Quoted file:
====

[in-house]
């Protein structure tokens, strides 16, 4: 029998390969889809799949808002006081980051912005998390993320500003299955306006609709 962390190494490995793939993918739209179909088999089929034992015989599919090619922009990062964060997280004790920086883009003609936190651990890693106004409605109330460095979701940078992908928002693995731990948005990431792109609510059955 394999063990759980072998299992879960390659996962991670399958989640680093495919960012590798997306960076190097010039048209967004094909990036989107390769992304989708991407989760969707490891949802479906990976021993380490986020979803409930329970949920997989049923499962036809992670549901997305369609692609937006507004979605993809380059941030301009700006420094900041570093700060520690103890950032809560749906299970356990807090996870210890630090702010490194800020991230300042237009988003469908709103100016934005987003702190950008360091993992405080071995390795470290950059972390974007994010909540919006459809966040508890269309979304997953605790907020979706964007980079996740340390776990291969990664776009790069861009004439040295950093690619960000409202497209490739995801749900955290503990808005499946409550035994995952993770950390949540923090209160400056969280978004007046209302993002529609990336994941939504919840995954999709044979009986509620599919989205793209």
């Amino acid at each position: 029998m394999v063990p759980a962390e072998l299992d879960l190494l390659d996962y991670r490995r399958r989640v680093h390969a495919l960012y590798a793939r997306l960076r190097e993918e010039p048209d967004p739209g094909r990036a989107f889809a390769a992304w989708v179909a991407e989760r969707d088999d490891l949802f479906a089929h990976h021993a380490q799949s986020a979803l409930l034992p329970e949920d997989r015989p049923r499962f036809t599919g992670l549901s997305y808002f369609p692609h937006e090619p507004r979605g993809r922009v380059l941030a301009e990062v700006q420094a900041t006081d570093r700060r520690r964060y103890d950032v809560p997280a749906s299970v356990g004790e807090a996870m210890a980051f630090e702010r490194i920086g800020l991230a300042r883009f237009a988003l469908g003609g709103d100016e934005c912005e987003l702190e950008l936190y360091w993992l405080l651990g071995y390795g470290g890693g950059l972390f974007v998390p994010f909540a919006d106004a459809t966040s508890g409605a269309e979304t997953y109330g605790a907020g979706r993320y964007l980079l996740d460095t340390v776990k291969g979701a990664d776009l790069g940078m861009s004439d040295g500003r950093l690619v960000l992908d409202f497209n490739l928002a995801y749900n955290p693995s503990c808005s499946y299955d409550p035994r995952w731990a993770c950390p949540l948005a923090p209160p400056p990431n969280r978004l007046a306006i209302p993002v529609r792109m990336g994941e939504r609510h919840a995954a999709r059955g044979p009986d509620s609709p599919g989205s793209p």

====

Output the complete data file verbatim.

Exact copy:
[in-house]
């Protein structure tokens, strides 16, 4: 029998390969889809799949808002006081980051912005998390993320500003299955306006609709 962390190494490995793939993918739209179909088999089929034992015989599919090619922009990062964060997280004790920086883009003609936190651990890693106004409605109330460095979701940078992908928002693995731990948005990431792109609510059955 394999063990759980072998299992879960390659996962991670399958989640680093495919960012590798997306960076190097010039048209967004094909990036989107390769992304989708991407989760969707490891949802479906990976021993380490986020979803409930329970949920997989049923499962036809992670549901997305369609692609937006507004979605993809380059941030301009700006420094900041570093700060520690103890950032809560749906299970356990807090996870210890630090702010490194800020991230300042237009988003469908709103100016934005987003702190950008360091993992405080071995390795470290950059972390974007994010909540919006459809966040508890269309979304997953605790907020979706964007980079996740340390776990291969990664776009790069861009004439040295950093690619960000409202497209490739995801749900955290503990808005499946409550035994995952993770950390949540923090209160400056969280978004007046209302993002529609990336994941939504919840995954999709044979009986509620599919989205793209």
């Amino acid at each position: 029998m394999v063990p759980a962390e072998l299992d879960l190494l390659d996962y991670r490995r399958r989640v680093h390969a495919l960012y590798a793939r997306l960076r190097e993918e010039p048209d967004p739209g094909r990036a989107f889809a390769a992304w989708v179909a991407e989760r969707d088999d490891l949802f479906a089929h990976h021993a380490q799949s986020a979803l409930l034992p329970e949920d997989r015989p049923r499962f036809t599919g992670l549901s997305y808002f369609p692609h937006e090619p507004r979605g993809r922009v380059l941030a301009e990062v700006q420094a900041t006081d570093r700060r520690r964060y103890d950032v809560p997280a749906s299970v356990g004790e807090a996870m210890a980051f630090e702010r490194i920086g800020l991230a300042r883009f237009a988003l469908g003609g709103d100016e934005c912005e987003l702190e950008l936190y360091w993992l405080l651990g071995y390795g470290g890693g950059l972390f974007v998390p994010f909540a919006d106004a459809t966040s508890g409605a269309e979304t997953y109330g605790a907020g979706r993320y964007l980079l996740d460095t340390v776990k291969g979701a990664d776009l790069g940078m861009s004439d040295g500003r950093l690619v960000l992908d409202f497209n490739l928002a995801y749900n955290p693995s503990c808005s499946y299955d409550p035994r995952w731990a993770c950390p949540l948005a923090p209160p400056p990431n969280r978004l007046a306006i209302p993002v529609r792109m990336g994941e939504r609510h919840a995954a999709r059955g044979p009986d509620s609709p599919g989205s793209p």